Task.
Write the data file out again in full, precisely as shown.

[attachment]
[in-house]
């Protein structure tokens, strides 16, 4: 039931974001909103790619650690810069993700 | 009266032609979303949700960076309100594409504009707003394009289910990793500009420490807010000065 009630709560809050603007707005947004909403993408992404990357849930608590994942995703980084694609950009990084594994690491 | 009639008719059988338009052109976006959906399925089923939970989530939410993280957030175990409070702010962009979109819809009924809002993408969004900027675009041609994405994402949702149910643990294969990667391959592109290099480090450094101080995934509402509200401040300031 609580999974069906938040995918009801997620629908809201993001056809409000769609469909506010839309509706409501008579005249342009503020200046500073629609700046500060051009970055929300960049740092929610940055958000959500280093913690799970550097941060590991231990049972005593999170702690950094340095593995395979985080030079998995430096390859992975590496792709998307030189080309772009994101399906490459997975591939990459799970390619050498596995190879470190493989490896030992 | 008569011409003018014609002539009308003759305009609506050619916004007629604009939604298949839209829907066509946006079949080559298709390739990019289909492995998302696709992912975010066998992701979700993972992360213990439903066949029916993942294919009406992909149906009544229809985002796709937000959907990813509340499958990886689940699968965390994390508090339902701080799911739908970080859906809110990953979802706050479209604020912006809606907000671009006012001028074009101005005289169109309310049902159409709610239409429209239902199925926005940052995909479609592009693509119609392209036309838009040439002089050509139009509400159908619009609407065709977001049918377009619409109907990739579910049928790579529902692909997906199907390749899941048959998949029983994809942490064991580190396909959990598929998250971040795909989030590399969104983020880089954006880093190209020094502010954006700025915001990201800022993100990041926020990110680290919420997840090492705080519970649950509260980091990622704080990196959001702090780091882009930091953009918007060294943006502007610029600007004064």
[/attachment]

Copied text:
[in-house]
């Protein structure tokens, strides 16, 4: 039931974001909103790619650690810069993700 | 009266032609979303949700960076309100594409504009707003394009289910990793500009420490807010000065 009630709560809050603007707005947004909403993408992404990357849930608590994942995703980084694609950009990084594994690491 | 009639008719059988338009052109976006959906399925089923939970989530939410993280957030175990409070702010962009979109819809009924809002993408969004900027675009041609994405994402949702149910643990294969990667391959592109290099480090450094101080995934509402509200401040300031 609580999974069906938040995918009801997620629908809201993001056809409000769609469909506010839309509706409501008579005249342009503020200046500073629609700046500060051009970055929300960049740092929610940055958000959500280093913690799970550097941060590991231990049972005593999170702690950094340095593995395979985080030079998995430096390859992975590496792709998307030189080309772009994101399906490459997975591939990459799970390619050498596995190879470190493989490896030992 | 008569011409003018014609002539009308003759305009609506050619916004007629604009939604298949839209829907066509946006079949080559298709390739990019289909492995998302696709992912975010066998992701979700993972992360213990439903066949029916993942294919009406992909149906009544229809985002796709937000959907990813509340499958990886689940699968965390994390508090339902701080799911739908970080859906809110990953979802706050479209604020912006809606907000671009006012001028074009101005005289169109309310049902159409709610239409429209239902199925926005940052995909479609592009693509119609392209036309838009040439002089050509139009509400159908619009609407065709977001049918377009619409109907990739579910049928790579529902692909997906199907390749899941048959998949029983994809942490064991580190396909959990598929998250971040795909989030590399969104983020880089954006880093190209020094502010954006700025915001990201800022993100990041926020990110680290919420997840090492705080519970649950509260980091990622704080990196959001702090780091882009930091953009918007060294943006502007610029600007004064």